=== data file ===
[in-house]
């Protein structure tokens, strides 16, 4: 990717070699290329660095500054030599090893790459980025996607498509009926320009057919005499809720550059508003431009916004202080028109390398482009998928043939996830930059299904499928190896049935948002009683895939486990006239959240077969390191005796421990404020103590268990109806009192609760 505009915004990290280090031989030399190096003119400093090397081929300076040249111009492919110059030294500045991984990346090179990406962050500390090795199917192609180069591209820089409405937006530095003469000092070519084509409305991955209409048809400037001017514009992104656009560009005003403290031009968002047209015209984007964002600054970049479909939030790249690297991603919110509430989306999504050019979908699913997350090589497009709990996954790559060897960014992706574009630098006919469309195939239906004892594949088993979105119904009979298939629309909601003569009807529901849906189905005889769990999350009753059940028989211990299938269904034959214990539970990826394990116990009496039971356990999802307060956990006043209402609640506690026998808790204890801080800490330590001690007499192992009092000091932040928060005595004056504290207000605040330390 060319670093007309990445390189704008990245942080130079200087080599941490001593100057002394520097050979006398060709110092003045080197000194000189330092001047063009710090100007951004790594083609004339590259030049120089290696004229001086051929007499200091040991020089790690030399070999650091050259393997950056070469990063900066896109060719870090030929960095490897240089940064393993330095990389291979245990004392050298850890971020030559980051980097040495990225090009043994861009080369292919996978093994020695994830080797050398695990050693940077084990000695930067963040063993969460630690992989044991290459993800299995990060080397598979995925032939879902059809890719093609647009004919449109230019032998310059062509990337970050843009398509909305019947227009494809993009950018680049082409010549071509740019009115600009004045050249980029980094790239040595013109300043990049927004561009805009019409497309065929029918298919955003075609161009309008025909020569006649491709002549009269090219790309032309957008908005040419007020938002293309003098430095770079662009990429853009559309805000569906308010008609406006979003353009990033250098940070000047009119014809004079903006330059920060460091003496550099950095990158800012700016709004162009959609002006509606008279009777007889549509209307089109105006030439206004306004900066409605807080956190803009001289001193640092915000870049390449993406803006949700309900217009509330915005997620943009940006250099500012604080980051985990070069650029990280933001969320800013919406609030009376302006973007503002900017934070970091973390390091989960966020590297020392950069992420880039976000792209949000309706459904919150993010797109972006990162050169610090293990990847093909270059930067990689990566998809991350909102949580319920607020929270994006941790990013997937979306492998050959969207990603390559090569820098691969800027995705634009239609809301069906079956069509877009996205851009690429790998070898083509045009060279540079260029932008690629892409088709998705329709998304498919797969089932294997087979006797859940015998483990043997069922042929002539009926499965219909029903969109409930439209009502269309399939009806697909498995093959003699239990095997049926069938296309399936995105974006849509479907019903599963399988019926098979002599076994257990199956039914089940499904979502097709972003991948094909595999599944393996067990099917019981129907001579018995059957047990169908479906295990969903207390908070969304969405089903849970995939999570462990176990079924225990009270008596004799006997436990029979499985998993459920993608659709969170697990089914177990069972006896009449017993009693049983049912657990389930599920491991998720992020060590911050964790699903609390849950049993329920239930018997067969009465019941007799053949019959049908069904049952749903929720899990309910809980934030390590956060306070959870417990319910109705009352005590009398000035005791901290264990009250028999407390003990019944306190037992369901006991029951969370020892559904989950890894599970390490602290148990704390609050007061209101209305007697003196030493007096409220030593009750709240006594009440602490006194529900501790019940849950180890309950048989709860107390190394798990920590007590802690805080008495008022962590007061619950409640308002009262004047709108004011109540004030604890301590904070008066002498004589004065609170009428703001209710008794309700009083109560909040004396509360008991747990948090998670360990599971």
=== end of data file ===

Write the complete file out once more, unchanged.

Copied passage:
[in-house]
């Protein structure tokens, strides 16, 4: 990717070699290329660095500054030599090893790459980025996607498509009926320009057919005499809720550059508003431009916004202080028109390398482009998928043939996830930059299904499928190896049935948002009683895939486990006239959240077969390191005796421990404020103590268990109806009192609760 505009915004990290280090031989030399190096003119400093090397081929300076040249111009492919110059030294500045991984990346090179990406962050500390090795199917192609180069591209820089409405937006530095003469000092070519084509409305991955209409048809400037001017514009992104656009560009005003403290031009968002047209015209984007964002600054970049479909939030790249690297991603919110509430989306999504050019979908699913997350090589497009709990996954790559060897960014992706574009630098006919469309195939239906004892594949088993979105119904009979298939629309909601003569009807529901849906189905005889769990999350009753059940028989211990299938269904034959214990539970990826394990116990009496039971356990999802307060956990006043209402609640506690026998808790204890801080800490330590001690007499192992009092000091932040928060005595004056504290207000605040330390 060319670093007309990445390189704008990245942080130079200087080599941490001593100057002394520097050979006398060709110092003045080197000194000189330092001047063009710090100007951004790594083609004339590259030049120089290696004229001086051929007499200091040991020089790690030399070999650091050259393997950056070469990063900066896109060719870090030929960095490897240089940064393993330095990389291979245990004392050298850890971020030559980051980097040495990225090009043994861009080369292919996978093994020695994830080797050398695990050693940077084990000695930067963040063993969460630690992989044991290459993800299995990060080397598979995925032939879902059809890719093609647009004919449109230019032998310059062509990337970050843009398509909305019947227009494809993009950018680049082409010549071509740019009115600009004045050249980029980094790239040595013109300043990049927004561009805009019409497309065929029918298919955003075609161009309008025909020569006649491709002549009269090219790309032309957008908005040419007020938002293309003098430095770079662009990429853009559309805000569906308010008609406006979003353009990033250098940070000047009119014809004079903006330059920060460091003496550099950095990158800012700016709004162009959609002006509606008279009777007889549509209307089109105006030439206004306004900066409605807080956190803009001289001193640092915000870049390449993406803006949700309900217009509330915005997620943009940006250099500012604080980051985990070069650029990280933001969320800013919406609030009376302006973007503002900017934070970091973390390091989960966020590297020392950069992420880039976000792209949000309706459904919150993010797109972006990162050169610090293990990847093909270059930067990689990566998809991350909102949580319920607020929270994006941790990013997937979306492998050959969207990603390559090569820098691969800027995705634009239609809301069906079956069509877009996205851009690429790998070898083509045009060279540079260029932008690629892409088709998705329709998304498919797969089932294997087979006797859940015998483990043997069922042929002539009926499965219909029903969109409930439209009502269309399939009806697909498995093959003699239990095997049926069938296309399936995105974006849509479907019903599963399988019926098979002599076994257990199956039914089940499904979502097709972003991948094909595999599944393996067990099917019981129907001579018995059957047990169908479906295990969903207390908070969304969405089903849970995939999570462990176990079924225990009270008596004799006997436990029979499985998993459920993608659709969170697990089914177990069972006896009449017993009693049983049912657990389930599920491991998720992020060590911050964790699903609390849950049993329920239930018997067969009465019941007799053949019959049908069904049952749903929720899990309910809980934030390590956060306070959870417990319910109705009352005590009398000035005791901290264990009250028999407390003990019944306190037992369901006991029951969370020892559904989950890894599970390490602290148990704390609050007061209101209305007697003196030493007096409220030593009750709240006594009440602490006194529900501790019940849950180890309950048989709860107390190394798990920590007590802690805080008495008022962590007061619950409640308002009262004047709108004011109540004030604890301590904070008066002498004589004065609170009428703001209710008794309700009083109560909040004396509360008991747990948090998670360990599971």